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January 9, 2017

What did battle look like at the chest to chest range on the ancient battlefields of Europe and the Near East? The sheer brutality, shock, and visceral nature of Classical Warfare has intrigued classicists, historians, and military officers alike for centuries. I am among those both inspired and intrigued by the idea of battle within the phalanx and legions; I teach “The History of the Military Art (Western Warfare)” as well as lead a thesis colloquium on Greek and Roman Warfare at the United States Military Academy, West Point, NY.

Classical warfare encapsulates some of the most important lessons a cadet will study at West Point. My students study the strategic, operational, and tactical facets of this time period. Throughout our studies, we march alongside our ancient officer counterparts through the pages of works such as Xenophon’s Anabasis, Arrian’s Campaigns of Alexander, and Julius Caesar’s Gallic War. We stand with them in their phalanxes or maniples and wait. We gaze across the plains at our enemy—an enemy that we cannot dispatch with a projectile fueled by gunpowder; rather, we must end our enemy with our spears and swords, or crush their bones with shield upon shield during the othismos.

The question which many may ask is “Why is it important for cadets aspiring to be military officers to study Classical Warfare?” “What can cadets possibly learn from dead Greeks, Macedonians, and Italians?” I have developed the following answer: When cadets graduate they will become managers of violence. They will practice their craft in a sea of chaos, where mistakes are not measured in bad grades, but rather in lives. In training, armies will never be able to fully replicate the concert of violence and pulls of self-preservation that one may feel in battle. Since we cannot fully replicate battlefield conditions in training, it can be difficult to know how a leader may act. The study of Classical military history helps to fill the void where training cannot. Past battles and campaigns are the best examples to us as to how leaders will behave and make decisions while within the maelstrom. Historic battles are the cadavers for future military officers. We dissect battles and campaigns, so that we may better practice our own craft.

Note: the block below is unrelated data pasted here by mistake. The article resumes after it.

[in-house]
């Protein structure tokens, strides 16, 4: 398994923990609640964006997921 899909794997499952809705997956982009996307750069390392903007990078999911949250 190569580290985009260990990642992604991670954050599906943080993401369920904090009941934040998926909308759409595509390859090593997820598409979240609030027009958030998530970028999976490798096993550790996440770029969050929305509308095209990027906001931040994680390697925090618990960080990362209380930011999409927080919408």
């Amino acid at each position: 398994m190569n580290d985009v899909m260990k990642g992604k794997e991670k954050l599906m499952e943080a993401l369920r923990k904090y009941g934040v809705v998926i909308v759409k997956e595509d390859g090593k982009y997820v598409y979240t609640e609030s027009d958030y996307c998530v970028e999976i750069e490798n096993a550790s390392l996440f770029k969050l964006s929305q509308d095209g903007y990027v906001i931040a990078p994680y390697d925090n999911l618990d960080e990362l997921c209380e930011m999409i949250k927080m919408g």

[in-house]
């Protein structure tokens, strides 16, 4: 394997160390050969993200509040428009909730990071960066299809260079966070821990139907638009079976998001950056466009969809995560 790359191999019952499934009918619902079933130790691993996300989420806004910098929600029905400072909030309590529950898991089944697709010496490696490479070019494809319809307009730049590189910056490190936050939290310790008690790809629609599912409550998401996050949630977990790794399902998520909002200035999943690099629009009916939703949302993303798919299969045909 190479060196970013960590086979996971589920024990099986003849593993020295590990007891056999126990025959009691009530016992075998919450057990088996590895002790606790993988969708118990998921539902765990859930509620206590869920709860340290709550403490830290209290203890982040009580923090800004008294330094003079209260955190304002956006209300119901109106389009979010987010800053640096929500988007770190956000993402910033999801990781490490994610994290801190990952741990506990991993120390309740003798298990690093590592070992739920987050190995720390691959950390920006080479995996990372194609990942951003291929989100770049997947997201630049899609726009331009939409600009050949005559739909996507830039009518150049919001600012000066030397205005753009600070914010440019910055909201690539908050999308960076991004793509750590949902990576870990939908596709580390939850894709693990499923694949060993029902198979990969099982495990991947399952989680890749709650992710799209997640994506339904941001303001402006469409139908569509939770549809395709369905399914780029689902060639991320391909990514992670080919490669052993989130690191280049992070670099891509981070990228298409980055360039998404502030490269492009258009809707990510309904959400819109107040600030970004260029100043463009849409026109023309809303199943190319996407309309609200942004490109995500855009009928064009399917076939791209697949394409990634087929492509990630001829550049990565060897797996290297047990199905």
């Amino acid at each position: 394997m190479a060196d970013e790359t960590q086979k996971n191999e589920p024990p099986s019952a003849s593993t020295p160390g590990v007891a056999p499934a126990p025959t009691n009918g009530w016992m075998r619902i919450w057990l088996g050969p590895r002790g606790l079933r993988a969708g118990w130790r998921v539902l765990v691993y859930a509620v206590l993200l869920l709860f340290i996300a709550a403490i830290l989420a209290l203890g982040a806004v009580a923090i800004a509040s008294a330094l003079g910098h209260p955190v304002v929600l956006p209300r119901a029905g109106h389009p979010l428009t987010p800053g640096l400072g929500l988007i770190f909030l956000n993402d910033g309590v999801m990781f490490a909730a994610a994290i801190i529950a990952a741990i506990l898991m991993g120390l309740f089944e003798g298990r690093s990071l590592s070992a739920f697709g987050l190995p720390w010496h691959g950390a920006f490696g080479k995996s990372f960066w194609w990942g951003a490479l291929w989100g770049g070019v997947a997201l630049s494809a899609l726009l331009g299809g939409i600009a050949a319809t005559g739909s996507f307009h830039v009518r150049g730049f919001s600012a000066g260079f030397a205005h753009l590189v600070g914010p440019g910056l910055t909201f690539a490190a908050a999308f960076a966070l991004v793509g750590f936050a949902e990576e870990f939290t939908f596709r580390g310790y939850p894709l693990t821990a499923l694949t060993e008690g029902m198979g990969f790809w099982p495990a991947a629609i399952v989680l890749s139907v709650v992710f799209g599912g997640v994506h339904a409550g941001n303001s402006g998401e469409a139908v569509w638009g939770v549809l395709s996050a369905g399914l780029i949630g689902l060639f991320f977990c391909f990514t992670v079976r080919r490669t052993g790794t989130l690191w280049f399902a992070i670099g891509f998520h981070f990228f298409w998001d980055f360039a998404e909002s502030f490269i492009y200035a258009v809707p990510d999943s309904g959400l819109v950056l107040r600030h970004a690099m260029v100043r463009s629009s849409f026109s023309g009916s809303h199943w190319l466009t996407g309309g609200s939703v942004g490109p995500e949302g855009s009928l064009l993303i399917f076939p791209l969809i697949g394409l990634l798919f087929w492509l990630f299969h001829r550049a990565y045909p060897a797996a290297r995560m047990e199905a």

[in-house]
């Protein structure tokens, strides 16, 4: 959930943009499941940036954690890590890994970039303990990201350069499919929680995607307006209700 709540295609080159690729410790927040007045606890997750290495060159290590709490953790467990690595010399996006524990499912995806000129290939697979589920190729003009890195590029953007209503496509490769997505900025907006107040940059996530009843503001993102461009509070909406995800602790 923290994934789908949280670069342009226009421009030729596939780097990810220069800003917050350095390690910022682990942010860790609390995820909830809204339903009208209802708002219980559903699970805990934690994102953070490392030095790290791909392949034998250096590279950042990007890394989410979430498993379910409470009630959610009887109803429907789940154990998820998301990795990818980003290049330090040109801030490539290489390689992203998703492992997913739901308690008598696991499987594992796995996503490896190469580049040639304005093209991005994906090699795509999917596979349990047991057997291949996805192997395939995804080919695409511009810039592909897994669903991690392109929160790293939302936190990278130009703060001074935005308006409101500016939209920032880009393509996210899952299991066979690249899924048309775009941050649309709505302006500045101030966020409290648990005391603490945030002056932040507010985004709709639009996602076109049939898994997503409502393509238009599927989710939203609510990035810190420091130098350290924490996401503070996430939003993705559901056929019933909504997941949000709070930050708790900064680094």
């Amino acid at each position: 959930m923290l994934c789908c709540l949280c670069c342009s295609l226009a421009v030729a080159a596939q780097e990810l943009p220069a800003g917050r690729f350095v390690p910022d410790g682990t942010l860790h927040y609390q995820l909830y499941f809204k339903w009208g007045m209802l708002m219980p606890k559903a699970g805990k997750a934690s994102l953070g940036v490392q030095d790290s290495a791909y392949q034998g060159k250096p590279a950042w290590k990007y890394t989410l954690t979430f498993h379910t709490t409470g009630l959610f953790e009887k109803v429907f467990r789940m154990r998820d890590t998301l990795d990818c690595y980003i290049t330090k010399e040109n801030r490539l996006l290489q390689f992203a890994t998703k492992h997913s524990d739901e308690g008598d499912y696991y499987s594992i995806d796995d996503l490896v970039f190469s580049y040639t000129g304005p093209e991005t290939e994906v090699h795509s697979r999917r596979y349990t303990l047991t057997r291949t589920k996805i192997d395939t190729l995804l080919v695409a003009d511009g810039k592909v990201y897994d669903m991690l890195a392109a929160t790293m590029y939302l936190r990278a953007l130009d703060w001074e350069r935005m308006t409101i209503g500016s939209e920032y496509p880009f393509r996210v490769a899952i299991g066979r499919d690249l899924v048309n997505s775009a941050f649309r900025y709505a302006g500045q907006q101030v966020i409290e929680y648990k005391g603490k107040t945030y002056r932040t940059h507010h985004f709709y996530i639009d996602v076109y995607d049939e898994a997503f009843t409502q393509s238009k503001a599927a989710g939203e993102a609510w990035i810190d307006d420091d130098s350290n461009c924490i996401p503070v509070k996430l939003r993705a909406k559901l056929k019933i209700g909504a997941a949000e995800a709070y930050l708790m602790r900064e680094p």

Conversations regarding the classics will echo with an orchestra of names such as Herodotus, Thucydides, Cassius Dio, Caesar, and Polybius. The stories as told by our classical sources can be likened to light reflecting through a crystal; the light will appear differently depending on the viewer’s perspective. The pure Classicist may look to our sources and study the devices necessary for grammar and rhetoric, in order to preserve these languages otherwise lost to the modern word. As a military historian I view the books and their chapters from a different angle.

I see them as military manuals and after action reports providing personal accounts of lessons such as personal courage, tactical flexibility, and what Clausewitz calls coup d’oiel. The sources provide us with vivid examples of military leadership, mistakes, and heroism on the tactical, operational, and strategic levels of warfare. On the tactical level, we are inspired by our audacious Athenian heroes at Marathon charging a numerical superior force, or Caesar ordering his horses away during his first engagement against the Helvetii. We are shown the difficulties and benefits of operational art with Alexander’s campaigns to the East and the march of the 10,000. With regards to military strategy, Hannibal tells us, through his victories at Trebia, Lake Trasimene, and Cannae, that one must do more than simply win battles to win wars.

War’s lessons echo throughout the pages of history with names such as Thermopylae, Luectra, Cunaxa, Issus, Alesia, and Adrianople. I know these horrible meetings of bronze, lead, and flesh were not fought in vain to drift away silently in the pages of history.There is no silver bullet formula for victory in war. However, some of the keys to success in the battles and campaigns yet to be fought reside within the pages of classical military history.

The views expressed in this article are those of the author and do not reflect the official policy or position of the Department of the Army, Department of Defense, or the U.S. Government.

(Header Image: Detail, Augustus Prima Porta. 1st century AD. Rome, Vatican Museums, cat. 2290. Photo by Meagan Ayer. Licensed under CC BY 2.0.)


CPT Antonio Salinas is from Allen Park, Michigan. After high school, Antonio enlisted in the United States Marine Corps where he served as a martial arts instructor trainer and an intelligence chief. He holds a BA in History and Political Science and an MA in History from Eastern Michigan University. During graduate school he enrolled in Army ROTC; he received his commission from Army ROTC in May 2007 as a branch detail Infantry – Military Intelligence officer and has served in both Afghanistan and Iraq. Antonio continues to serve in uniform and currently teaches military history at West Point.